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Potential Contamination, Hazards Associated With Proposed Landfill, Central Focus of Meriwether NAACP Meeting

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TPV News Staff

Greenville, GA

 Zarate, Shirley Grier Hines (Meriwether NAACP President), Evelyn Zarate, David Baker

The R.D. Hill Community Center, in Greenville, Georgia was the setting for the recent meeting of the Meriwether County Branch of the NAACP held on Monday night at 6:30.

 

Monday night’s meeting, comprised of a racially mixed group of citizens, was enhanced by the presence of two speakers, Edward Dubose, Georgia State Conference NAACP President, and David Baker of Anniston, Alabama, Founder of Community Against Pollution (CAP) based in Anniston. 

 

Among other things, one of the objectives of the meeting was to make clear that the NAACP is here to serve a vital role in the community.  

 

With growing concern and legal controversy over the proposed Turkey Run Municipal Solid Waste Landfill, several Meriwether County NAACP members felt it was necessary to bring in someone who had already experienced the plight of environmental injustice.  Baker brought that expertise to the community by sharing his experiences with Monsanto in Anniston. 

 Baker runs a non-profit organization, CAP, (Community Against Pollution), which he founded in 1998.  His organization is responsible for many of the monetary awards, and other accomplishments related to the industrial giant formerly known as “Monsanto,” now known as Solutia, which the communities ultimately sued because of a plethora of health problems heaped upon them as a result of the company’s dumping PCB’s into the environment, poisoning the systems of most of the Anniston residents.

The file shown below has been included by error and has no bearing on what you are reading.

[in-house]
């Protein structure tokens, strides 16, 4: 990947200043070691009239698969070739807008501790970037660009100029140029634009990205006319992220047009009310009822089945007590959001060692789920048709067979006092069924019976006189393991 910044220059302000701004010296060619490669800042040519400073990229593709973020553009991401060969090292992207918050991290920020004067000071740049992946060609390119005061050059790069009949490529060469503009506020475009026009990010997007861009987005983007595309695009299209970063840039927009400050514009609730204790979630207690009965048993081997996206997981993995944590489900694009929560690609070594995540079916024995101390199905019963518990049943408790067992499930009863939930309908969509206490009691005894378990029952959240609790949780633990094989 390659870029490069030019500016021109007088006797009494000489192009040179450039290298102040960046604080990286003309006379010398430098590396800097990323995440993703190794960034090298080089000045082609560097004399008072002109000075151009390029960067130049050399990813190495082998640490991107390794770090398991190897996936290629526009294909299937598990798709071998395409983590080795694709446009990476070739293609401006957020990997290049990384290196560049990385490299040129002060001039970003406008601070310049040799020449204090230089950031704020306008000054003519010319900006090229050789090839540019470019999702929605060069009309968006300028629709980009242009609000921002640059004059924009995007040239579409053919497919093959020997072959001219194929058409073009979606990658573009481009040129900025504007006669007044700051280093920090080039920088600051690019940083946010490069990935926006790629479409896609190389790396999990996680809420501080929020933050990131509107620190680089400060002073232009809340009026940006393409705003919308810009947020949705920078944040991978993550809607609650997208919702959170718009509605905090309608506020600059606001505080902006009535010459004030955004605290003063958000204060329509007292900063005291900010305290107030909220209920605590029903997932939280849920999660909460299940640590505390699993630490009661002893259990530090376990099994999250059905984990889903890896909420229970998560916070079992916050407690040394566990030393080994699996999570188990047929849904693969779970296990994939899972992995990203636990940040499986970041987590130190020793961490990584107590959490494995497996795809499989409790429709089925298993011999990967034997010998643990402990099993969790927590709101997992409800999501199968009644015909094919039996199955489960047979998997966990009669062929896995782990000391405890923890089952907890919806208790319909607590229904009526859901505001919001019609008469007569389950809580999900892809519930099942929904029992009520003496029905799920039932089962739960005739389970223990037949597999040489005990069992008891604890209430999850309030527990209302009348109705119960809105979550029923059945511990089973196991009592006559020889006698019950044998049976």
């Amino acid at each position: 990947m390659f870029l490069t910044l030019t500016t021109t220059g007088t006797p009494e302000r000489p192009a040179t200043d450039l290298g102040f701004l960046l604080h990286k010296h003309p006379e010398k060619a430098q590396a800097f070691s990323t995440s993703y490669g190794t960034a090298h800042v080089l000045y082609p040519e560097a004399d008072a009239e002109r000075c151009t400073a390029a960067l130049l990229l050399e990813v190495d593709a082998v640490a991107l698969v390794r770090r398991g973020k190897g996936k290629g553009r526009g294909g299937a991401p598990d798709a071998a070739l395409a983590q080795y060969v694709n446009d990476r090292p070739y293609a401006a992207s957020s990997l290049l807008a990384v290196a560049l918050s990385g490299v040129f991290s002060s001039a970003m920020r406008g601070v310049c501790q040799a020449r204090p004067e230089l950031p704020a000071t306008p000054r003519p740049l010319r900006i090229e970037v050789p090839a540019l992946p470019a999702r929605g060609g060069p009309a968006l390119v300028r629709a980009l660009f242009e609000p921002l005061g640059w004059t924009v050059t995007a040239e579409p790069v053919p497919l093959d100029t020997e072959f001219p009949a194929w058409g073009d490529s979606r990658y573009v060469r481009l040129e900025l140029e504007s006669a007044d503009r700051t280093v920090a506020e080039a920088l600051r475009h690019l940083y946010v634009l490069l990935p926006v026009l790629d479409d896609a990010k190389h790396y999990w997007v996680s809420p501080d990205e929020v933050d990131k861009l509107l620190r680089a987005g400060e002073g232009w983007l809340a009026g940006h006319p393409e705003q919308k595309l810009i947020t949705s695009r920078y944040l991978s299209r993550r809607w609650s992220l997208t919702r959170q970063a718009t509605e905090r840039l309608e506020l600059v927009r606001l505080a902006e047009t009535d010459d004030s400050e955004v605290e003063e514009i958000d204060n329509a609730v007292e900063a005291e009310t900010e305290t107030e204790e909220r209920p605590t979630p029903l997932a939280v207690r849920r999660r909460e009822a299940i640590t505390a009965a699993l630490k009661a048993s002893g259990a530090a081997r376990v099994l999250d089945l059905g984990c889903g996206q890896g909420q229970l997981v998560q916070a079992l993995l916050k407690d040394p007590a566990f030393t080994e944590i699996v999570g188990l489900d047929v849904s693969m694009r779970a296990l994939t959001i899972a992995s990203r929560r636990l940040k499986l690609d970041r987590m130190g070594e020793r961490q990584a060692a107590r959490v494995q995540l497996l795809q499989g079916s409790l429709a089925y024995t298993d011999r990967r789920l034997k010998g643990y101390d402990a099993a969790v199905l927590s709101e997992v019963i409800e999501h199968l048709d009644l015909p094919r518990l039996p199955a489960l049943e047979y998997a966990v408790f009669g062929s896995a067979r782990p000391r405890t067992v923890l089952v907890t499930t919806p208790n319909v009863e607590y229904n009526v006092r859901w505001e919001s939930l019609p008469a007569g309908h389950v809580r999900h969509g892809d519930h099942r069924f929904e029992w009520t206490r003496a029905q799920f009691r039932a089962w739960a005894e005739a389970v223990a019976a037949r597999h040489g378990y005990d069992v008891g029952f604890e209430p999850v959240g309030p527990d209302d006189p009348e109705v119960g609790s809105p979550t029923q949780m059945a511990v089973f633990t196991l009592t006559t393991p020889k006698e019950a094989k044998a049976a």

Baker shared stories about how in 1993, a fisherman had found a severely deformed fish about 5 miles from Anniston’s Monsanto Plant (now Solutia).  The fish was taken to a laboratory where it was analyzed it and they found it to be a mutated fish.  It had the face of a cat-fish but the body of a bass.  That’s what brought about the investigation of the Monsanto plant.

 

From 1931 until 1971, a period of 50 years, Monsanto manufactured PCBs, short for polychlorinated biphenyls, dumping the untreated by-products into the streams and landfills, which were located near several minority communities in West Anniston.   

 

Baker’s brother, Terry had passed away at 17, suffering from a striking array of illnesses including: brain tumor, lung cancer and hardening of the arteries. Although

at the time of Terry’s passing, no one made the connection between Terry’s death, and the pollution of the environment; Baker still recalls how they used to play in the drainage ditches that carried runoff from the nearby Monsanto plant.  Recalling getting boils on his head and rash called core acne under his feet due to PCB pollution, Baker stated, “We use to throw rocks, shoot bows and arrows, tie a tree from a tree and cross over the

water.” He said, “But I always promised my mama that one day, I would find out what happened to Terry.”